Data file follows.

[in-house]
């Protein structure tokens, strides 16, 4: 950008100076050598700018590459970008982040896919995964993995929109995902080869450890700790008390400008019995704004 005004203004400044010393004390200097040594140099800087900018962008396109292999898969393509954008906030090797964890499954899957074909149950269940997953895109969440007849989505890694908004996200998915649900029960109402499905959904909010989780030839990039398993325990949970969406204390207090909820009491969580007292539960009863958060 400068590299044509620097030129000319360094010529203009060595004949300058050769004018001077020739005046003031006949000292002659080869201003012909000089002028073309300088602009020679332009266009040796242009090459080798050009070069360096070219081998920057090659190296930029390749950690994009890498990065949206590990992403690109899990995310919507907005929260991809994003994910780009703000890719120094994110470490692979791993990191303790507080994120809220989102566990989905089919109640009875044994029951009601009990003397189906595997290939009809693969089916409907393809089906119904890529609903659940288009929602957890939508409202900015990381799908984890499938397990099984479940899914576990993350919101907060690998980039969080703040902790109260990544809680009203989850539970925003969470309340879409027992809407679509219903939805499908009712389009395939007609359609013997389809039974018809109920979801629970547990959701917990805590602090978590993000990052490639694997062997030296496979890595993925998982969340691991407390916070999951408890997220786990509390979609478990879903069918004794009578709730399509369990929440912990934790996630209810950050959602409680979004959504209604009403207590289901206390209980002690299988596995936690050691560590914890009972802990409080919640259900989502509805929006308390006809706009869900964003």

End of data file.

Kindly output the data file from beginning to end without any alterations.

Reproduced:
[in-house]
């Protein structure tokens, strides 16, 4: 950008100076050598700018590459970008982040896919995964993995929109995902080869450890700790008390400008019995704004 005004203004400044010393004390200097040594140099800087900018962008396109292999898969393509954008906030090797964890499954899957074909149950269940997953895109969440007849989505890694908004996200998915649900029960109402499905959904909010989780030839990039398993325990949970969406204390207090909820009491969580007292539960009863958060 400068590299044509620097030129000319360094010529203009060595004949300058050769004018001077020739005046003031006949000292002659080869201003012909000089002028073309300088602009020679332009266009040796242009090459080798050009070069360096070219081998920057090659190296930029390749950690994009890498990065949206590990992403690109899990995310919507907005929260991809994003994910780009703000890719120094994110470490692979791993990191303790507080994120809220989102566990989905089919109640009875044994029951009601009990003397189906595997290939009809693969089916409907393809089906119904890529609903659940288009929602957890939508409202900015990381799908984890499938397990099984479940899914576990993350919101907060690998980039969080703040902790109260990544809680009203989850539970925003969470309340879409027992809407679509219903939805499908009712389009395939007609359609013997389809039974018809109920979801629970547990959701917990805590602090978590993000990052490639694997062997030296496979890595993925998982969340691991407390916070999951408890997220786990509390979609478990879903069918004794009578709730399509369990929440912990934790996630209810950050959602409680979004959504209604009403207590289901206390209980002690299988596995936690050691560590914890009972802990409080919640259900989502509805929006308390006809706009869900964003």